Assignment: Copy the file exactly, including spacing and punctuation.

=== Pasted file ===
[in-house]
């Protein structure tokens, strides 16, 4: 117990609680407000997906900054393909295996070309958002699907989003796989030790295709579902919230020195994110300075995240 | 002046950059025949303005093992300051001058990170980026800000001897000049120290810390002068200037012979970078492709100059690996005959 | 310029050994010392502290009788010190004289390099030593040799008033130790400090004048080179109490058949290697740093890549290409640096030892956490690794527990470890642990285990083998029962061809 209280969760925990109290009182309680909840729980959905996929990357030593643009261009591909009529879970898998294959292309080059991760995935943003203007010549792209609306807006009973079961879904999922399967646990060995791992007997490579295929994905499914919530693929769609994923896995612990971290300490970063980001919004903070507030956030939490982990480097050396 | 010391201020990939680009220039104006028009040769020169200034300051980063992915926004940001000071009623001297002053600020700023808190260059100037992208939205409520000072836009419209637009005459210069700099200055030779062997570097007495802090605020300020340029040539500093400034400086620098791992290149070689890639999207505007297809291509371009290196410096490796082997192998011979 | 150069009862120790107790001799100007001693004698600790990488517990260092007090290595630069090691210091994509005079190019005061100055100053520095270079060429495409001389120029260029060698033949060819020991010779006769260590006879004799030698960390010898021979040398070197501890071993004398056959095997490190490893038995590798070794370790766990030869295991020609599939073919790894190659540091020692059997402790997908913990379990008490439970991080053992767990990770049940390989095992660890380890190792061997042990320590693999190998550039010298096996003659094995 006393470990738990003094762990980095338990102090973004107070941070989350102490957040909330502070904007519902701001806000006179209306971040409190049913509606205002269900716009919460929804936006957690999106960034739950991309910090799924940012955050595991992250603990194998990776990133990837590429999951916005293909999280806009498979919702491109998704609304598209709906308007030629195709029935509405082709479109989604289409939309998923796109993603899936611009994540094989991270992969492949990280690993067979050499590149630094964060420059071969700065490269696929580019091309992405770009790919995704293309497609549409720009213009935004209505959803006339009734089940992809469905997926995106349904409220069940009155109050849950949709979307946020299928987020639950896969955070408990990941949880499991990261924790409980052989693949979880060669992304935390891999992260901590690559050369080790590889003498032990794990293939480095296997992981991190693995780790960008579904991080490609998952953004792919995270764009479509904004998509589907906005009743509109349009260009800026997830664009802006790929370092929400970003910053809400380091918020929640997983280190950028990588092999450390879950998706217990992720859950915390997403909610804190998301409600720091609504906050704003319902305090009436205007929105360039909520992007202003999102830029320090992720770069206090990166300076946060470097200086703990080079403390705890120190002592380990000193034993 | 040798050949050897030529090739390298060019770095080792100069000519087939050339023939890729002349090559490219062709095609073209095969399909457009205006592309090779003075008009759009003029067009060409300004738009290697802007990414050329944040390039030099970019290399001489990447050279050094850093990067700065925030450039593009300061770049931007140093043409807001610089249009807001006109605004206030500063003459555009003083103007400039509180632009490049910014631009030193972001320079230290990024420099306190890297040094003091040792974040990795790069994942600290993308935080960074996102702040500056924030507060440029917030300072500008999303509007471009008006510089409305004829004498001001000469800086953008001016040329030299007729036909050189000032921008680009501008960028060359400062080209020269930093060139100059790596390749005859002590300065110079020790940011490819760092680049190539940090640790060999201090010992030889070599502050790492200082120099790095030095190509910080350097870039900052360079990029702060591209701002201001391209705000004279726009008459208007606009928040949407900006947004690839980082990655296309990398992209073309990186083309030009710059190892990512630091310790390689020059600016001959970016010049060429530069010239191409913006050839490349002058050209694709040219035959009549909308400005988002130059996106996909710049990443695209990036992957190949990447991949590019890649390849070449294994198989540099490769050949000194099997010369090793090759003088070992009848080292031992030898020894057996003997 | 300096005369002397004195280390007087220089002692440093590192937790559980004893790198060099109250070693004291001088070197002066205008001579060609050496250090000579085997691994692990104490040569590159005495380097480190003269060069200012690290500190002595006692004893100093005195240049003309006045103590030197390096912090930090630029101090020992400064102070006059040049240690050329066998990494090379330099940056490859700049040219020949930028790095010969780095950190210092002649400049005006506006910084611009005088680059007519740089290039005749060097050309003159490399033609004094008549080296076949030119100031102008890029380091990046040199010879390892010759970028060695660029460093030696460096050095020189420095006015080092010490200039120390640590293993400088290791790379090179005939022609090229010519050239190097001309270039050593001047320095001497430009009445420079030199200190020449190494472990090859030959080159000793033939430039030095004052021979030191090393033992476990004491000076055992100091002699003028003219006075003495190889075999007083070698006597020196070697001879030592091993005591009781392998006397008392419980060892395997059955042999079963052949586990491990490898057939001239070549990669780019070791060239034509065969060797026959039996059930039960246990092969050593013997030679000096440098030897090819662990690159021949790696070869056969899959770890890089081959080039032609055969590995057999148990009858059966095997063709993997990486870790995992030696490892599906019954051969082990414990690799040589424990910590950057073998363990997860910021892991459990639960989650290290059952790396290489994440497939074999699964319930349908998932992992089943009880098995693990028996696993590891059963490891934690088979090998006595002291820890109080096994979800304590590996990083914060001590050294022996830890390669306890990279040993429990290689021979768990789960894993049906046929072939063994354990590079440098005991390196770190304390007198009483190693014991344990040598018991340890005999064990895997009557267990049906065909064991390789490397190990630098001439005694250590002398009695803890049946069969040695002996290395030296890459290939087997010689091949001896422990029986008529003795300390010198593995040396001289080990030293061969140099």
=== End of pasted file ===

[in-house]
């Protein structure tokens, strides 16, 4: 117990609680407000997906900054393909295996070309958002699907989003796989030790295709579902919230020195994110300075995240 | 002046950059025949303005093992300051001058990170980026800000001897000049120290810390002068200037012979970078492709100059690996005959 | 310029050994010392502290009788010190004289390099030593040799008033130790400090004048080179109490058949290697740093890549290409640096030892956490690794527990470890642990285990083998029962061809 209280969760925990109290009182309680909840729980959905996929990357030593643009261009591909009529879970898998294959292309080059991760995935943003203007010549792209609306807006009973079961879904999922399967646990060995791992007997490579295929994905499914919530693929769609994923896995612990971290300490970063980001919004903070507030956030939490982990480097050396 | 010391201020990939680009220039104006028009040769020169200034300051980063992915926004940001000071009623001297002053600020700023808190260059100037992208939205409520000072836009419209637009005459210069700099200055030779062997570097007495802090605020300020340029040539500093400034400086620098791992290149070689890639999207505007297809291509371009290196410096490796082997192998011979 | 150069009862120790107790001799100007001693004698600790990488517990260092007090290595630069090691210091994509005079190019005061100055100053520095270079060429495409001389120029260029060698033949060819020991010779006769260590006879004799030698960390010898021979040398070197501890071993004398056959095997490190490893038995590798070794370790766990030869295991020609599939073919790894190659540091020692059997402790997908913990379990008490439970991080053992767990990770049940390989095992660890380890190792061997042990320590693999190998550039010298096996003659094995 006393470990738990003094762990980095338990102090973004107070941070989350102490957040909330502070904007519902701001806000006179209306971040409190049913509606205002269900716009919460929804936006957690999106960034739950991309910090799924940012955050595991992250603990194998990776990133990837590429999951916005293909999280806009498979919702491109998704609304598209709906308007030629195709029935509405082709479109989604289409939309998923796109993603899936611009994540094989991270992969492949990280690993067979050499590149630094964060420059071969700065490269696929580019091309992405770009790919995704293309497609549409720009213009935004209505959803006339009734089940992809469905997926995106349904409220069940009155109050849950949709979307946020299928987020639950896969955070408990990941949880499991990261924790409980052989693949979880060669992304935390891999992260901590690559050369080790590889003498032990794990293939480095296997992981991190693995780790960008579904991080490609998952953004792919995270764009479509904004998509589907906005009743509109349009260009800026997830664009802006790929370092929400970003910053809400380091918020929640997983280190950028990588092999450390879950998706217990992720859950915390997403909610804190998301409600720091609504906050704003319902305090009436205007929105360039909520992007202003999102830029320090992720770069206090990166300076946060470097200086703990080079403390705890120190002592380990000193034993 | 040798050949050897030529090739390298060019770095080792100069000519087939050339023939890729002349090559490219062709095609073209095969399909457009205006592309090779003075008009759009003029067009060409300004738009290697802007990414050329944040390039030099970019290399001489990447050279050094850093990067700065925030450039593009300061770049931007140093043409807001610089249009807001006109605004206030500063003459555009003083103007400039509180632009490049910014631009030193972001320079230290990024420099306190890297040094003091040792974040990795790069994942600290993308935080960074996102702040500056924030507060440029917030300072500008999303509007471009008006510089409305004829004498001001000469800086953008001016040329030299007729036909050189000032921008680009501008960028060359400062080209020269930093060139100059790596390749005859002590300065110079020790940011490819760092680049190539940090640790060999201090010992030889070599502050790492200082120099790095030095190509910080350097870039900052360079990029702060591209701002201001391209705000004279726009008459208007606009928040949407900006947004690839980082990655296309990398992209073309990186083309030009710059190892990512630091310790390689020059600016001959970016010049060429530069010239191409913006050839490349002058050209694709040219035959009549909308400005988002130059996106996909710049990443695209990036992957190949990447991949590019890649390849070449294994198989540099490769050949000194099997010369090793090759003088070992009848080292031992030898020894057996003997 | 300096005369002397004195280390007087220089002692440093590192937790559980004893790198060099109250070693004291001088070197002066205008001579060609050496250090000579085997691994692990104490040569590159005495380097480190003269060069200012690290500190002595006692004893100093005195240049003309006045103590030197390096912090930090630029101090020992400064102070006059040049240690050329066998990494090379330099940056490859700049040219020949930028790095010969780095950190210092002649400049005006506006910084611009005088680059007519740089290039005749060097050309003159490399033609004094008549080296076949030119100031102008890029380091990046040199010879390892010759970028060695660029460093030696460096050095020189420095006015080092010490200039120390640590293993400088290791790379090179005939022609090229010519050239190097001309270039050593001047320095001497430009009445420079030199200190020449190494472990090859030959080159000793033939430039030095004052021979030191090393033992476990004491000076055992100091002699003028003219006075003495190889075999007083070698006597020196070697001879030592091993005591009781392998006397008392419980060892395997059955042999079963052949586990491990490898057939001239070549990669780019070791060239034509065969060797026959039996059930039960246990092969050593013997030679000096440098030897090819662990690159021949790696070869056969899959770890890089081959080039032609055969590995057999148990009858059966095997063709993997990486870790995992030696490892599906019954051969082990414990690799040589424990910590950057073998363990997860910021892991459990639960989650290290059952790396290489994440497939074999699964319930349908998932992992089943009880098995693990028996696993590891059963490891934690088979090998006595002291820890109080096994979800304590590996990083914060001590050294022996830890390669306890990279040993429990290689021979768990789960894993049906046929072939063994354990590079440098005991390196770190304390007198009483190693014991344990040598018991340890005999064990895997009557267990049906065909064991390789490397190990630098001439005694250590002398009695803890049946069969040695002996290395030296890459290939087997010689091949001896422990029986008529003795300390010198593995040396001289080990030293061969140099």